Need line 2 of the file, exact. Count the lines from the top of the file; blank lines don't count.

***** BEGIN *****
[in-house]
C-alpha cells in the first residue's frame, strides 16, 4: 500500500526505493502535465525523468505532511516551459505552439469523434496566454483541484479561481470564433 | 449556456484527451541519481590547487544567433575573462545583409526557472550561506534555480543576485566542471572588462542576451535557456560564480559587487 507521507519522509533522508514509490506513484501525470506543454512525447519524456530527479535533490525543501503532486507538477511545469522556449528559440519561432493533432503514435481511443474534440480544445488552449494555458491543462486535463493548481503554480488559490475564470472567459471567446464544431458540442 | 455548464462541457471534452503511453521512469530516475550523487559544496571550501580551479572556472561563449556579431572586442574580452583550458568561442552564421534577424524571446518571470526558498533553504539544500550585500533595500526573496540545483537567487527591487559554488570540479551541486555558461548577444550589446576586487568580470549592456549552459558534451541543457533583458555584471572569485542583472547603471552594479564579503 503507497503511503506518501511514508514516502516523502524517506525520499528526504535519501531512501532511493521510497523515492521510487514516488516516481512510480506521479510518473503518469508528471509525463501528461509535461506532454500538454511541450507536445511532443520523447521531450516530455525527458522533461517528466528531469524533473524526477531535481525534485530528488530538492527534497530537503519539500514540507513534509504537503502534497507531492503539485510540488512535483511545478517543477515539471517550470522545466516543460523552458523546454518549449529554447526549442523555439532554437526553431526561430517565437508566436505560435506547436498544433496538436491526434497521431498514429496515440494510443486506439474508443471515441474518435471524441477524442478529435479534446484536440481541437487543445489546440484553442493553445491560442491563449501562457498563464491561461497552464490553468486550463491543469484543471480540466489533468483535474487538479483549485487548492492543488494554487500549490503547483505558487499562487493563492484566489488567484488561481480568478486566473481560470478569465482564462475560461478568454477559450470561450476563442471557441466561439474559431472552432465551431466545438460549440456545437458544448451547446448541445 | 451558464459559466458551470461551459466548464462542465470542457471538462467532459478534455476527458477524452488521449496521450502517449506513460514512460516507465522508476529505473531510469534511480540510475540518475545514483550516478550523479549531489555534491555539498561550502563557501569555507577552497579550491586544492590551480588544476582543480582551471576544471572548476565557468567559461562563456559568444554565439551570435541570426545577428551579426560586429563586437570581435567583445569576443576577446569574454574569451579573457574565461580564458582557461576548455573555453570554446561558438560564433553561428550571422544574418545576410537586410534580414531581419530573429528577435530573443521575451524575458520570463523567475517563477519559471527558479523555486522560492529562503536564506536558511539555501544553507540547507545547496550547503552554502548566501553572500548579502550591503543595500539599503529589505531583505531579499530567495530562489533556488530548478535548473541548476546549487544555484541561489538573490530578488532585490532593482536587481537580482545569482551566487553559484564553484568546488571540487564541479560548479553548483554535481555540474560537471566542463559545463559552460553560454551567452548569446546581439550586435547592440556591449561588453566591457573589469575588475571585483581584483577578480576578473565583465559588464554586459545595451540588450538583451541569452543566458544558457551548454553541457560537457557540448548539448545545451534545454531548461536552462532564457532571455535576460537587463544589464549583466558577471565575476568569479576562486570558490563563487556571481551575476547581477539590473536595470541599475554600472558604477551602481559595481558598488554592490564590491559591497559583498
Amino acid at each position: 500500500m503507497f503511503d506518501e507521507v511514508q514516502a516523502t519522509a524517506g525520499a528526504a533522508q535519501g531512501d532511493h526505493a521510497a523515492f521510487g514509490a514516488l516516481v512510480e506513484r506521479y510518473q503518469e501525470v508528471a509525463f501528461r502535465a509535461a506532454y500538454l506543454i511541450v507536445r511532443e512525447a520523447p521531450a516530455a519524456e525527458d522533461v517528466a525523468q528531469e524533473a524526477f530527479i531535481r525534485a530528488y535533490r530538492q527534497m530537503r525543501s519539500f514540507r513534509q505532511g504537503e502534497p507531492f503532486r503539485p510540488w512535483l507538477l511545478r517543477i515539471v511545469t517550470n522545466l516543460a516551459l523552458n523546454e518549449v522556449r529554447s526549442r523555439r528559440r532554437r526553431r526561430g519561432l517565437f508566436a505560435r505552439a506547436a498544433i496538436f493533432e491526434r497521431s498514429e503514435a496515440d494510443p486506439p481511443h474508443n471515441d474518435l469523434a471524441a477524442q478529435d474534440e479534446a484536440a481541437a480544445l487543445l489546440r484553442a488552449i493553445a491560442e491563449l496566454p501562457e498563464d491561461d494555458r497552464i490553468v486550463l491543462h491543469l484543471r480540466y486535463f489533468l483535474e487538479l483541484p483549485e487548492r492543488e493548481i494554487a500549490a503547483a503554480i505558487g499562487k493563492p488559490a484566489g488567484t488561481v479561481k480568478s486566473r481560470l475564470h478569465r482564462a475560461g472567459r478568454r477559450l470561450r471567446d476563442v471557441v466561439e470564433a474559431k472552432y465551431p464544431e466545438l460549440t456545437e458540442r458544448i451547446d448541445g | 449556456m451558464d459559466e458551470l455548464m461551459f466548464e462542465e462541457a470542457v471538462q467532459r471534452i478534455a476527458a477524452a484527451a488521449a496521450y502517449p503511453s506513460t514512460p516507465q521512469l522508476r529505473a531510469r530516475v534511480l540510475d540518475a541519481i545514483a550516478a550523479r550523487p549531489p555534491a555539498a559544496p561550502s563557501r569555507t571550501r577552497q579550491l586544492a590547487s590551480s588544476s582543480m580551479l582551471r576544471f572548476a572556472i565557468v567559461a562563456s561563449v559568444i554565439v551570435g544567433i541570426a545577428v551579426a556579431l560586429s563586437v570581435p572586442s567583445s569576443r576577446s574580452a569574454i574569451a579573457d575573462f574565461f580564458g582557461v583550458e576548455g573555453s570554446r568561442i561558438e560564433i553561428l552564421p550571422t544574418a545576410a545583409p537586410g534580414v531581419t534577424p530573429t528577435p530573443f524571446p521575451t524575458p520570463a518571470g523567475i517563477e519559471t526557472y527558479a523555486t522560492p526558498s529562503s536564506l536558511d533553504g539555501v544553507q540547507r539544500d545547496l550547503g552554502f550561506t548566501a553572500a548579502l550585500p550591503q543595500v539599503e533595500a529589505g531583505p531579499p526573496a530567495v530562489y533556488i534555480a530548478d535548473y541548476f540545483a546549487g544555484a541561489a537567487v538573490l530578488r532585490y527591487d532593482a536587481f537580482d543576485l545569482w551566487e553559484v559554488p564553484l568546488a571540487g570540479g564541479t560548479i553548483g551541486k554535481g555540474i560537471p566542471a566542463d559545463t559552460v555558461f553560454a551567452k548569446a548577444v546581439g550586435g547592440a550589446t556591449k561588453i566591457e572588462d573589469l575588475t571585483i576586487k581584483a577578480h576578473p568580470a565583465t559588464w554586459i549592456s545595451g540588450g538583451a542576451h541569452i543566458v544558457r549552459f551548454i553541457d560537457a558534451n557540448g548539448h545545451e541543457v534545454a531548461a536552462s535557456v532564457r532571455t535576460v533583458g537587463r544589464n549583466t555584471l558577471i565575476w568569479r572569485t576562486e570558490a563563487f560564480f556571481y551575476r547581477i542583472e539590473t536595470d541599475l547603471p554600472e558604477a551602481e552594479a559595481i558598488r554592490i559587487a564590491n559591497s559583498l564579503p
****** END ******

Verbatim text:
C-alpha cells in the first residue's frame, strides 16, 4: 500500500526505493502535465525523468505532511516551459505552439469523434496566454483541484479561481470564433 | 449556456484527451541519481590547487544567433575573462545583409526557472550561506534555480543576485566542471572588462542576451535557456560564480559587487 507521507519522509533522508514509490506513484501525470506543454512525447519524456530527479535533490525543501503532486507538477511545469522556449528559440519561432493533432503514435481511443474534440480544445488552449494555458491543462486535463493548481503554480488559490475564470472567459471567446464544431458540442 | 455548464462541457471534452503511453521512469530516475550523487559544496571550501580551479572556472561563449556579431572586442574580452583550458568561442552564421534577424524571446518571470526558498533553504539544500550585500533595500526573496540545483537567487527591487559554488570540479551541486555558461548577444550589446576586487568580470549592456549552459558534451541543457533583458555584471572569485542583472547603471552594479564579503 503507497503511503506518501511514508514516502516523502524517506525520499528526504535519501531512501532511493521510497523515492521510487514516488516516481512510480506521479510518473503518469508528471509525463501528461509535461506532454500538454511541450507536445511532443520523447521531450516530455525527458522533461517528466528531469524533473524526477531535481525534485530528488530538492527534497530537503519539500514540507513534509504537503502534497507531492503539485510540488512535483511545478517543477515539471517550470522545466516543460523552458523546454518549449529554447526549442523555439532554437526553431526561430517565437508566436505560435506547436498544433496538436491526434497521431498514429496515440494510443486506439474508443471515441474518435471524441477524442478529435479534446484536440481541437487543445489546440484553442493553445491560442491563449501562457498563464491561461497552464490553468486550463491543469484543471480540466489533468483535474487538479483549485487548492492543488494554487500549490503547483505558487499562487493563492484566489488567484488561481480568478486566473481560470478569465482564462475560461478568454477559450470561450476563442471557441466561439474559431472552432465551431466545438460549440456545437458544448451547446448541445 | 451558464459559466458551470461551459466548464462542465470542457471538462467532459478534455476527458477524452488521449496521450502517449506513460514512460516507465522508476529505473531510469534511480540510475540518475545514483550516478550523479549531489555534491555539498561550502563557501569555507577552497579550491586544492590551480588544476582543480582551471576544471572548476565557468567559461562563456559568444554565439551570435541570426545577428551579426560586429563586437570581435567583445569576443576577446569574454574569451579573457574565461580564458582557461576548455573555453570554446561558438560564433553561428550571422544574418545576410537586410534580414531581419530573429528577435530573443521575451524575458520570463523567475517563477519559471527558479523555486522560492529562503536564506536558511539555501544553507540547507545547496550547503552554502548566501553572500548579502550591503543595500539599503529589505531583505531579499530567495530562489533556488530548478535548473541548476546549487544555484541561489538573490530578488532585490532593482536587481537580482545569482551566487553559484564553484568546488571540487564541479560548479553548483554535481555540474560537471566542463559545463559552460553560454551567452548569446546581439550586435547592440556591449561588453566591457573589469575588475571585483581584483577578480576578473565583465559588464554586459545595451540588450538583451541569452543566458544558457551548454553541457560537457557540448548539448545545451534545454531548461536552462532564457532571455535576460537587463544589464549583466558577471565575476568569479576562486570558490563563487556571481551575476547581477539590473536595470541599475554600472558604477551602481559595481558598488554592490564590491559591497559583498